Image by Christine Renney
‘MEN IN WAR’ – Directed by Anthony Mann (1957)
A man whose politics were left-wing, Mann made some of the most interesting Westerns ever produced, and many with James Stewart who was a renowned believer in hard right politics. Mann is spoken of as the director who endowed his works with psychological insight by not relying on the Hero of the West mythology as mined by people such as John Ford. By turning the ‘charm’ of Stewart on its head in films such as ‘Winchester ‘73’, ‘The Man from Laramie’ and ‘Naked Spur’ Mann achieved a degree of manic coldness not usually present in Stewart’s past performances.
In ‘Men In War’ set during the Korean engagement Mann achieves the same turnabout with (the personally liberal) Robert Ryan, whose career was founded on his playing characters who were cruel, bullying and prejudiced (see ‘Crossfire‘). This is not the Ryan we see in what could have been a formulaic war film but which in fact, as much due to limited budgets and therefore lack of hardware such as tanks, had to become a study of the interaction between the characters, their varying personalities and the puerile waste of life for a cause which was to repeat itself in the equally brutal conflict in Vietnam some two years after the truce between the North and South Koreans.
The premise of the narrative (officially scripted by Philip Yordan but it is believed he was a front for Ben Maddow who was blacklisted) is that Lieutenant Benson (Ryan) has to lead his Unit to capture Hill 465 but they have become separated from the battalion with whom the radio operator is trying to contact but with no luck. The men are surrounded by the North Koreans who are able to steal up on them – one young soldier is bayoneted to death and no-one is any the wiser until it is his turn to take guard duty. This feeling of being watched but isolated and therefore vulnerable, is something that is beginning to undermine the men who, because of the waiting and not knowing, have begun to lose some faith in themselves. We see Zwickley (Vic Morrow) suffering from shellshock and Killian (James Edwards) encouraging and helping him as a brother or father would. We become family at these times. Further evidence of the need to establish close relationships comes in the form of Seargant “Montana” (Aldo Ray) whose unit has been decimated and who is left alone with his Colonel who is also suffering with shellshock. Montana has become the carer of this man for whom he has the greatest respect and who, it is later revealed, Montana views as the father he never had.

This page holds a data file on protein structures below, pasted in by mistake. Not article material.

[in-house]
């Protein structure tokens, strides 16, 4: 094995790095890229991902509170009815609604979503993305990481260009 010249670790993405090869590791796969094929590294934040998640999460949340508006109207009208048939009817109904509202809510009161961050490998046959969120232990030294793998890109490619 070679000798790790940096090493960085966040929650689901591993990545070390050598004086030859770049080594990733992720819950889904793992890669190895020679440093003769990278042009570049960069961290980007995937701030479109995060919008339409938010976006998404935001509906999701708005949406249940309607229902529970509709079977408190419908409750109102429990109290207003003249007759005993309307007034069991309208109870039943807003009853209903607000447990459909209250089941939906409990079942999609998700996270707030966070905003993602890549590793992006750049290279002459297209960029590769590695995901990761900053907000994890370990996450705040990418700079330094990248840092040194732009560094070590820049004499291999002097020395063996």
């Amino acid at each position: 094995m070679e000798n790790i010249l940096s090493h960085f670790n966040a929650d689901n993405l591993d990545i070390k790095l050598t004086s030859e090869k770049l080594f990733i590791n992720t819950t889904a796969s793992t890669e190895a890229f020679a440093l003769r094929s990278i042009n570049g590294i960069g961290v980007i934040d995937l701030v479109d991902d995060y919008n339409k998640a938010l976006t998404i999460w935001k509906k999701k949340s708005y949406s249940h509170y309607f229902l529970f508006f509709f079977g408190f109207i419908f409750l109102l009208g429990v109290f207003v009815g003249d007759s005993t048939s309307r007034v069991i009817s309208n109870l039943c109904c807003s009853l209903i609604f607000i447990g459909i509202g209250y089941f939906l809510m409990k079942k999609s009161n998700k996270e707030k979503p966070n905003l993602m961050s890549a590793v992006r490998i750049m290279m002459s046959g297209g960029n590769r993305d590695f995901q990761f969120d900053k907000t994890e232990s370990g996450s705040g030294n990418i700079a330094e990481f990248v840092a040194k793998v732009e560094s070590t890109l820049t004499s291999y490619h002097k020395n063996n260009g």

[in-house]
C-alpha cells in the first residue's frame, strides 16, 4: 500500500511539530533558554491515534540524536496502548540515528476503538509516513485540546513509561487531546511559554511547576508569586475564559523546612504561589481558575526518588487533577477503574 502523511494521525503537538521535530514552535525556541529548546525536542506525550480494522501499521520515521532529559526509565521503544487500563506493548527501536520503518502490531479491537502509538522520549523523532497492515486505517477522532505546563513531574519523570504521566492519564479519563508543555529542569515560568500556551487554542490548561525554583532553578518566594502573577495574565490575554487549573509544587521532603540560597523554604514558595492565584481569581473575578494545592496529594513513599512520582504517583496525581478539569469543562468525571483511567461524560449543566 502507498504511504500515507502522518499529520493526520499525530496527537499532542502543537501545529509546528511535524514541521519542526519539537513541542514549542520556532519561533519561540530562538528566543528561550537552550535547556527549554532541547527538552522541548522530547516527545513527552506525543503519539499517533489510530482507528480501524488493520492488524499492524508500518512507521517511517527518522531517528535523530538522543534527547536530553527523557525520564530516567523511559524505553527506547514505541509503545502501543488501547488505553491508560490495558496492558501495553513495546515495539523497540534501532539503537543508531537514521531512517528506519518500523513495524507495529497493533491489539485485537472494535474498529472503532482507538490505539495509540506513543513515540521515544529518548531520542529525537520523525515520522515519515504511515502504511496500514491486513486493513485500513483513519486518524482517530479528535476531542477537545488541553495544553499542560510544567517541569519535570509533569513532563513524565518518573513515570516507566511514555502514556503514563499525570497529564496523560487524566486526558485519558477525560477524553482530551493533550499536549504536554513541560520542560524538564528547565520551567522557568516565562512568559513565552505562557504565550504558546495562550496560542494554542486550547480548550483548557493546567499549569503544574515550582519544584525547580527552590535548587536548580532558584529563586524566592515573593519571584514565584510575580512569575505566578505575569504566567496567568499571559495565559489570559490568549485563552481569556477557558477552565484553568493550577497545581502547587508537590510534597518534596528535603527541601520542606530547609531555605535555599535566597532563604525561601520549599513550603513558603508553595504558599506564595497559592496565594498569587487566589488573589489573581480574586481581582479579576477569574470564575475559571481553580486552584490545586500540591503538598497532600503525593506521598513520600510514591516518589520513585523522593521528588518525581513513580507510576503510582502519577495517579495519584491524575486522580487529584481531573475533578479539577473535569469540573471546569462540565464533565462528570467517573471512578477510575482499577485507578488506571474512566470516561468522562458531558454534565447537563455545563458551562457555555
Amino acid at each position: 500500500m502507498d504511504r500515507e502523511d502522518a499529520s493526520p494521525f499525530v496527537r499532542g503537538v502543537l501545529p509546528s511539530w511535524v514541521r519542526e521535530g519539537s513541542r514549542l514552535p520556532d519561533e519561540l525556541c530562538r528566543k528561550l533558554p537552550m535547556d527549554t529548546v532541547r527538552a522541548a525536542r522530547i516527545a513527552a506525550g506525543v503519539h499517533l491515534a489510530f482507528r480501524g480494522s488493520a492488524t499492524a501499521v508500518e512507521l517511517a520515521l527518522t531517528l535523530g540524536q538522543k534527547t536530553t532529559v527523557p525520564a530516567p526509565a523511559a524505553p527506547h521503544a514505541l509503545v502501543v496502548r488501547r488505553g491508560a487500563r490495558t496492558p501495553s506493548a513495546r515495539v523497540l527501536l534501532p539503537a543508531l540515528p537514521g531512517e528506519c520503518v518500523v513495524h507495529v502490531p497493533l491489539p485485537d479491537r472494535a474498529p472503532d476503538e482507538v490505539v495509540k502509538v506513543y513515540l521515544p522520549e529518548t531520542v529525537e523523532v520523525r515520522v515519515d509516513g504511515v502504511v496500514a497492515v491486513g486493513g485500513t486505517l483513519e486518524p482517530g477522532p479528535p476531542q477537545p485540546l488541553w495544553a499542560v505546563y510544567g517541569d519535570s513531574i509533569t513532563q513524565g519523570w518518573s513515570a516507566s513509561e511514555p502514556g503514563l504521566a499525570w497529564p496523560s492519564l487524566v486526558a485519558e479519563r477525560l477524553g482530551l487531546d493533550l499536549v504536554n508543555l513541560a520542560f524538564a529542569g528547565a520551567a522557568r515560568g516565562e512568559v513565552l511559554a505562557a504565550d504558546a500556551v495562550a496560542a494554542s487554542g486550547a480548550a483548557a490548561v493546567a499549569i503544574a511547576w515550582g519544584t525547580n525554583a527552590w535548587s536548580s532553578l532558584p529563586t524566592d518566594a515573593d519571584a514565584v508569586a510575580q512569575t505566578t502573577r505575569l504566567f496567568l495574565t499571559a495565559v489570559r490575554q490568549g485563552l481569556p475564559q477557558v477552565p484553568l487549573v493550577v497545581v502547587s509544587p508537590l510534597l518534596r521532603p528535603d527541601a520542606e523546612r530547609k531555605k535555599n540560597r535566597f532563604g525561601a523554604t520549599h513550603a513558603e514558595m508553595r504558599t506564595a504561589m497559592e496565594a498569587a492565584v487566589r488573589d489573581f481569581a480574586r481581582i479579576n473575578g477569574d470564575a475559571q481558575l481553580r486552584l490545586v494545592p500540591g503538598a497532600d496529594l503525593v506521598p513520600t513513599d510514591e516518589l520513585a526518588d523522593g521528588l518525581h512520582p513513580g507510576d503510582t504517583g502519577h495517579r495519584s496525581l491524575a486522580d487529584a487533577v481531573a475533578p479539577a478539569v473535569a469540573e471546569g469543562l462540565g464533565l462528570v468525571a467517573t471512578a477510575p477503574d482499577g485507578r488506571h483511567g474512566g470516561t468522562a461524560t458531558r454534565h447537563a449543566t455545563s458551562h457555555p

Montana appears to be gung-ho in contrast to Benson but he is an experienced soldier and one who has learnt the way his opponents think, rather than the language, as Benson is doing. Montana’s anger at the effect on the Colonel informs much of his apparent risk-taking, such as when he fires on and kills three G.I.s, which horrifies Benson, until the bodies lay at their feet and are clearly North Koreans. Benson, shocked by this act irrespective of who the dead men are, finds it difficult to relate to Montana and tries to make things as difficult as possible – he views Montana as expendable because he is as dangerous to the unit as the enemy.
This depiction of the differences between the two men, which is at the heart of the film, is well executed and shows how a team or unit needs to build on the strengths of the individual and support the weaknesses. Mann’s experience as a director of film noirs also shows in the photography of Ernest Haller, who had worked with some of the great actresses of Hollywood and was the DP on ‘Mildred Pierce’.
The ending of the film is harrowing and this is where we question whether the capture of what is after all just a hill can be worth the cost in lives and minds. After all, both in ‘Men In War’ (which is an excellent title and holds a significant meaning) and in real battles such as the Somme in WWI, the world forgets in a blink of an eye what it was all for.